The Big Bow Mystery by Israel Zangwill is a locked room murder mystery that is usually taken to be the first full length novel of that type. (Edgar Allan Poe got to the concept earlier in The Murders in the Rue Morgue. But that was a short story rather than a full novel.)
The book has plenty of black humour – an unusual choice for murder stories of the time – and features a nicely caricatured appearance by William Gladstone. There is a strong backdrop of satire of Victorian society to go with the main business of the murder plot.
The revelation of how the locked room crime occurred is clever, even if you have come across derivatives of it in subsequent locked room plots. There are a couple of Jonathan Creek plots which use very similar explanations to the one found in this book, for example.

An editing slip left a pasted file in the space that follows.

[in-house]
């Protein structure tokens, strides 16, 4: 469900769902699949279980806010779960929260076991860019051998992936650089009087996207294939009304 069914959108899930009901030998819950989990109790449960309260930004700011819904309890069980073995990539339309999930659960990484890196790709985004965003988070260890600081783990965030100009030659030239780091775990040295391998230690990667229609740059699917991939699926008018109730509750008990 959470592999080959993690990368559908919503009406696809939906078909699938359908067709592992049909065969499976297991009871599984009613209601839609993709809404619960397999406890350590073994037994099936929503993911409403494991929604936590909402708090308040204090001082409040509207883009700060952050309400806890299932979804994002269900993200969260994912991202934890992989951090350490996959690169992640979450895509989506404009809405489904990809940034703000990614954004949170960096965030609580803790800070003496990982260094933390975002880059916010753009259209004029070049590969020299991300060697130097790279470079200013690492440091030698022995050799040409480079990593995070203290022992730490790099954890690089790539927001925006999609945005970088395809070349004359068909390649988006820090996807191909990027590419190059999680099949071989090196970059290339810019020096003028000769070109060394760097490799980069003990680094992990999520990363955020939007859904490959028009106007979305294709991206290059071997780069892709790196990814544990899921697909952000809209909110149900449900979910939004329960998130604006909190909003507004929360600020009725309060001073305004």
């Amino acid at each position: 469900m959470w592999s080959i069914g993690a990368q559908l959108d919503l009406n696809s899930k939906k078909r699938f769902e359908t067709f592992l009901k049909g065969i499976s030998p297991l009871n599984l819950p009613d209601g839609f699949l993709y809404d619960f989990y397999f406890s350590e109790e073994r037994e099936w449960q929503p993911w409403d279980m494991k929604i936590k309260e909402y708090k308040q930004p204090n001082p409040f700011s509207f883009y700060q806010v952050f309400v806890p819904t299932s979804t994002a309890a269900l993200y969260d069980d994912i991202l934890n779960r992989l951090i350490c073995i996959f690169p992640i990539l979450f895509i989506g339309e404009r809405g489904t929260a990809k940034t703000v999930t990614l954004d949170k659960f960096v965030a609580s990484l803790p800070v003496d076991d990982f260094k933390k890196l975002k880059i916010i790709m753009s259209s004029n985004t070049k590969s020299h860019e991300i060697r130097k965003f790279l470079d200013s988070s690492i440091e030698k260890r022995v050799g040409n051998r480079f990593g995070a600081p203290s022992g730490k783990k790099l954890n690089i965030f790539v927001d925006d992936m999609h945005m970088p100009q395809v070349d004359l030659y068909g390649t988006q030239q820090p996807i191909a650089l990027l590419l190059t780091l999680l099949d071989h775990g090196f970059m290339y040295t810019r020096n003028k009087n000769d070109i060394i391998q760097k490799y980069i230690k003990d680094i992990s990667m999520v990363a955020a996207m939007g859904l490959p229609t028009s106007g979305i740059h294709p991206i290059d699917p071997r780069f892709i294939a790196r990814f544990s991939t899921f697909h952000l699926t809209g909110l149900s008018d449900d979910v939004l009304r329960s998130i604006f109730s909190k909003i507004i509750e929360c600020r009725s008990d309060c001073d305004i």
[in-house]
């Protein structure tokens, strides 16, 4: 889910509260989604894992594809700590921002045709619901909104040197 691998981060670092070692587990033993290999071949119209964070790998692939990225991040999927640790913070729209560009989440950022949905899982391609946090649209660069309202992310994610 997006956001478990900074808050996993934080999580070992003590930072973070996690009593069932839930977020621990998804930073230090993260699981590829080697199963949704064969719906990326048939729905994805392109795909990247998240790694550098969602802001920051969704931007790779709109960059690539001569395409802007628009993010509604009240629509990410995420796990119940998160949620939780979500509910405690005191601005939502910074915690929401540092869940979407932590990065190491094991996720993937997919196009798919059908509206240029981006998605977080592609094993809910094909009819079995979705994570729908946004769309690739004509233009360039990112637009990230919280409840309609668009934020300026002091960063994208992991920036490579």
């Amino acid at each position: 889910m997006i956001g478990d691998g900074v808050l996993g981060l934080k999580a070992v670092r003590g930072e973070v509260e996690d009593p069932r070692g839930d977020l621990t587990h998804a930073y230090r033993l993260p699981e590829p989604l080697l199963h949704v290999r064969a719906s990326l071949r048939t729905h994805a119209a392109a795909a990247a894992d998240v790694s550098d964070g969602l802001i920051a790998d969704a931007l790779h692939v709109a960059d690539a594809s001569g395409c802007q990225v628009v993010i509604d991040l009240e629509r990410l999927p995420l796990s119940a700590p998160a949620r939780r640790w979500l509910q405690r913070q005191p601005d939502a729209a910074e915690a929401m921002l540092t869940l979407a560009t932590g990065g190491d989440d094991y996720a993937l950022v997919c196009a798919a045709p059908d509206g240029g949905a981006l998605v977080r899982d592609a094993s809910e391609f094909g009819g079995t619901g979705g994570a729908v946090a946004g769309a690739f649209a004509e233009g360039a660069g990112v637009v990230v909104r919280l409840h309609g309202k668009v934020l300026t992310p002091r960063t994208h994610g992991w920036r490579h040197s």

The motivation of the murderer didn’t really work for me, though as the puzzle is much more about the ‘how’ rather than the ‘why’ that only takes a little away from the enjoyment.
My version was a print on demand book. It has the poor typography and design that is common with such books, alas, and also a cover that warps very easily. The main text is all there and, some horrible layout aside, all readable. But if part of the pleasure you get from reading is the physical experience of handling a book, this one will disappoint, so look out for a normal edition instead.
If you like this, you might also be interested in The Hollow Man, with its wonderfully superfluous spilling of numerous different locked room plot devices.
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